BIO: C. Hope Clark’s latest is Newberry Sin, her eighth mystery. Hope is also founder of FundsforWriters, and her newsletters reach 34,000 readers each Friday. Her novels have won several awards, for content and covers, and Writer’s Digest selected FundsforWriters for its 101 Best Websites for Writers for the last 17 years.


Margo Hoornstra said...

Welcome to Roses of Prose. Your description of country life really pulled me in. Setting is a very important part of any story. Not only do we readers need to know whom we are with, we also need to know where we are. Best of luck on your series. Sounds like you’re have gone, and are going to go far.

Leah St. James said...

Welcome, Hope! I also got sucked into your description of life on your grandparents' farm. And you're so right about why readers love setting. I've never spent a day on a farm (it's been suburbia for me my whole life), so I love reading about small country hometowns, but I also love books set in big cities. I'm going to check into the Newberry series!

Jannine Gallant said...

My grandparents had a small farm, too. I remember the smells (hay and cows) most of all, the fun of running out to the barn where the cats lived, and the sun beating down on me while I picked berried and my fingers turned purple. I write small town books, as well, and it is so important to create an environment that draws in the reader. Sounds like you've done this in Newberry!

Brenda Whiteside said...

Giving a reader a sense of setting is like a ticket to travel. One of my most treasured reviews called my setting a character in its own right. Good post.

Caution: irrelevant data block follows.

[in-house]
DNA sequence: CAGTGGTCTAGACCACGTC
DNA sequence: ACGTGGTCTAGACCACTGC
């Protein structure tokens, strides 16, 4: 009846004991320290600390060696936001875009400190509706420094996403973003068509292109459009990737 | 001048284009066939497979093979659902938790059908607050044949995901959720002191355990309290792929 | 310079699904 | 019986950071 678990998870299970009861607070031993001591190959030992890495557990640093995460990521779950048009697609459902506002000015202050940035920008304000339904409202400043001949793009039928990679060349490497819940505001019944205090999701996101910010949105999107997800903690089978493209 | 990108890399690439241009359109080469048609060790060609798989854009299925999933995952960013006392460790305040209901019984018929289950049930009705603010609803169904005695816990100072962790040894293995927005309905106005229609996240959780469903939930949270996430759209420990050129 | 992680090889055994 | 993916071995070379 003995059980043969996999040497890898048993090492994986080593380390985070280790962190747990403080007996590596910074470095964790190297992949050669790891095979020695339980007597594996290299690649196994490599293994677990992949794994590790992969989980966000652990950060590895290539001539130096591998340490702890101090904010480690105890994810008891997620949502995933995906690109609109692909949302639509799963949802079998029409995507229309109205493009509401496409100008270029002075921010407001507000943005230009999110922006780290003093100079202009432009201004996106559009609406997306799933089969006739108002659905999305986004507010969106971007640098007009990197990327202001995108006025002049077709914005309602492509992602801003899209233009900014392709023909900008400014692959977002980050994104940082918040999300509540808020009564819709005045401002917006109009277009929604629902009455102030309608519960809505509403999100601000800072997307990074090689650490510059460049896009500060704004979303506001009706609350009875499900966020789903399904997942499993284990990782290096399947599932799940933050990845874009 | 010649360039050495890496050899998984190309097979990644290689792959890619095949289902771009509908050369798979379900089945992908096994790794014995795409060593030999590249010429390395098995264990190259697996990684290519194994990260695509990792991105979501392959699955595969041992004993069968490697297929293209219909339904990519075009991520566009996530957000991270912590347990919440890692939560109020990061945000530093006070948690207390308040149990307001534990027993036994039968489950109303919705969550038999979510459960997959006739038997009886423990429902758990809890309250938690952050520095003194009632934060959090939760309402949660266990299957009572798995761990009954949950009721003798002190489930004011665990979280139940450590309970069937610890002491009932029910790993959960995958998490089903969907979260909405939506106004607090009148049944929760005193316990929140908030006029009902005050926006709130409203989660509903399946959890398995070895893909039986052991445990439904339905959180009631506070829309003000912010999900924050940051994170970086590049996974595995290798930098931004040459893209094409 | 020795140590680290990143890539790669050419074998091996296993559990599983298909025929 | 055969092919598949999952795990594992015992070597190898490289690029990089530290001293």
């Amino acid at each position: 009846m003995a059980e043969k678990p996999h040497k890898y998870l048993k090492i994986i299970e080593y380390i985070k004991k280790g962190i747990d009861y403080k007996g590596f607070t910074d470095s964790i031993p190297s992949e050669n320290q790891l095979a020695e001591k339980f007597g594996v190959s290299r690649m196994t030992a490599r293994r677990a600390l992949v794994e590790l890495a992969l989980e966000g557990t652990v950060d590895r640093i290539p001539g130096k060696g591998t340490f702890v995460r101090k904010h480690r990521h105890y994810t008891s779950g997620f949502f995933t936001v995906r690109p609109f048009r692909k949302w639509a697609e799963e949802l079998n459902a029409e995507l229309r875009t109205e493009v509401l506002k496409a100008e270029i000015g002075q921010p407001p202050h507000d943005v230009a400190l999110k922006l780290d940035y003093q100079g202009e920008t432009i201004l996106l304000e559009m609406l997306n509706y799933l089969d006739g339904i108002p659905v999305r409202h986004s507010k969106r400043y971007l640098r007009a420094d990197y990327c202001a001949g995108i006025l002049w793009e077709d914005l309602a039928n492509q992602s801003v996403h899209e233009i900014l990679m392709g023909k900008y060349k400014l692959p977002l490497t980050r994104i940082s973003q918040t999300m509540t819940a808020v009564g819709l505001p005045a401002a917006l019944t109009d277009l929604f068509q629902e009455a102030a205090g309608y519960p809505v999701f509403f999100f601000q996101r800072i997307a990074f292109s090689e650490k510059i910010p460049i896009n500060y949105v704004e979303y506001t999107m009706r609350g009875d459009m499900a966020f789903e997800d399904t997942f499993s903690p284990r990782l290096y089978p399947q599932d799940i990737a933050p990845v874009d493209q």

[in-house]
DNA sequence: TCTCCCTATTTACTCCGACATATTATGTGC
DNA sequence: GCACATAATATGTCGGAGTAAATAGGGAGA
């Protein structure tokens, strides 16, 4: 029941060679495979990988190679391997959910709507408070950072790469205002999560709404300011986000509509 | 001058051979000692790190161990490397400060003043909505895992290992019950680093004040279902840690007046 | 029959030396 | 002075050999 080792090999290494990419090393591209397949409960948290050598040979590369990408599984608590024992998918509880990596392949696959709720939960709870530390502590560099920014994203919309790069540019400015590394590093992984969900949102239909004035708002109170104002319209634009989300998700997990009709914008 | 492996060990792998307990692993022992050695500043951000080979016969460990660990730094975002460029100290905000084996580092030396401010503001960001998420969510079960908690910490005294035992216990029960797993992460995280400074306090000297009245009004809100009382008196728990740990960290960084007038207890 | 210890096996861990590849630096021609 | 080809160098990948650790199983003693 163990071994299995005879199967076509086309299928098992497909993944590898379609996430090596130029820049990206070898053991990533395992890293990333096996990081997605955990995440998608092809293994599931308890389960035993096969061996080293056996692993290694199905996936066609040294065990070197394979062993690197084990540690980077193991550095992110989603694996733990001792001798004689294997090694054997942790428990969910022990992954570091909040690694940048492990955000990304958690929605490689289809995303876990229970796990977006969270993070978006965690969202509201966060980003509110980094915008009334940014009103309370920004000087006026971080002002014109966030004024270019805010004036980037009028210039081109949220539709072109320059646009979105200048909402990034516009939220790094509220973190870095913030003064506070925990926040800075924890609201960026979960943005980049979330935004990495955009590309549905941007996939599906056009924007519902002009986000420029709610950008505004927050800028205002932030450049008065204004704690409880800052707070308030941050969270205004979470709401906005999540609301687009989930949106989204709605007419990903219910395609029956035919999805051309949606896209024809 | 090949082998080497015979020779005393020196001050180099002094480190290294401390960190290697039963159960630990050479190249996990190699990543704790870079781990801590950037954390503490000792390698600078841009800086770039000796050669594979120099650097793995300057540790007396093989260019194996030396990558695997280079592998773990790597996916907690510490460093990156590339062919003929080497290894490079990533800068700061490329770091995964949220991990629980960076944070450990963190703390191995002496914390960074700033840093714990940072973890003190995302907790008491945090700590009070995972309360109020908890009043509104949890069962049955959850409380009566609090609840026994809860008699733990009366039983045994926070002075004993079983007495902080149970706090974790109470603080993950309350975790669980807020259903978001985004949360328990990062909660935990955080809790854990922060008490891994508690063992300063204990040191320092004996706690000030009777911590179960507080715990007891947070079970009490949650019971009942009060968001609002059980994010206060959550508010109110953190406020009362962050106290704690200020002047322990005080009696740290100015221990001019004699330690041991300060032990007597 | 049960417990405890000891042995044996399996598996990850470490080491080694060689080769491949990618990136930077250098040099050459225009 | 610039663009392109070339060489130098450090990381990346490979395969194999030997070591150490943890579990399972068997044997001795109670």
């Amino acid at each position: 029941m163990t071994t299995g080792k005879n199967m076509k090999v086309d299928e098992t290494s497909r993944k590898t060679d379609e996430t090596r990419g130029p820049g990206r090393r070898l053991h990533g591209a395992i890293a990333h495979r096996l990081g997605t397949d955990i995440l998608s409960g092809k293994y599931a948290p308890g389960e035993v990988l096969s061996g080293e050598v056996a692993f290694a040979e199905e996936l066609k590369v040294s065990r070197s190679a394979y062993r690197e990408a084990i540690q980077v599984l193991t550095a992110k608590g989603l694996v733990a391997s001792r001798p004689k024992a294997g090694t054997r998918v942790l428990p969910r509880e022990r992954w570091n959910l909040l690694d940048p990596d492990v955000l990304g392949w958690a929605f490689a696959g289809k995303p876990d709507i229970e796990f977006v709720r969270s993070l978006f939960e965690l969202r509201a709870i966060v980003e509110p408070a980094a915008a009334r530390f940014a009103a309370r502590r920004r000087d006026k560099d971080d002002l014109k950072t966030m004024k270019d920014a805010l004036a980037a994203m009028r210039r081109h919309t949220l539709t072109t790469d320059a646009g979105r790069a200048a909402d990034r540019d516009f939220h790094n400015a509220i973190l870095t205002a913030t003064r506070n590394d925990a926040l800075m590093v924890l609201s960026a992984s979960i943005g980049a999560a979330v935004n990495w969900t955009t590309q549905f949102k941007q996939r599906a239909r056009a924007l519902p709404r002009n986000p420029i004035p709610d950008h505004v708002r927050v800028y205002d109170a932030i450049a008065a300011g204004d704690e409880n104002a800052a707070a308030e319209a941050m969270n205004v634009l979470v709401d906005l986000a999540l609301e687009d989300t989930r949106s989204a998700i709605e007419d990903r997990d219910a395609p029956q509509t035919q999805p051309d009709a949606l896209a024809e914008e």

Hope Clark said...

Thanks so much, friends. Setting is key to me in a book, and I define it almost before I define characters when I start writing. I want to feel like I am there, so the characters behave naturally in that setting. We like reading a book and being transferred to another place. Appreciate the kind words!

Gina Barlean said...

I love my childhood memories on the farm. No wonder we see eye to eye on things.

Rolynn Anderson said...

Welcome to our ROP, Hope. Congratulations on an impressive body of work! We might be sisters...settings are important characters in my suspense novels, as well...and part of my brand. You can't bury a murder victim in Alaska in the what do you do with the body? Hide it under blue tarp. Lots of blue tarp in Alaska :-) Thanks for visiting us today!

Hope Clark said...

I love your group, Rolynn. Thanks for allowing me to share with you and your readers. Looks like we all love setting! And about Alaska, I can see that about a body. On the coast of SC, just float it into the ocean for the sharks or leave it in a back marsh for the gators.

Andrea Downing said...

Wow, I thought I was right back reading Faulkner again with your descriptions (the gentler books). Loved your childhood memories. I'm a city-bed girl who loves Wyoming--a sense of place comes for all different reasons. Good luck with this next book!

Diane Burton said...

Welcome, Hope. Great post. Loved the description of your memories on the farm. Wishing you much success.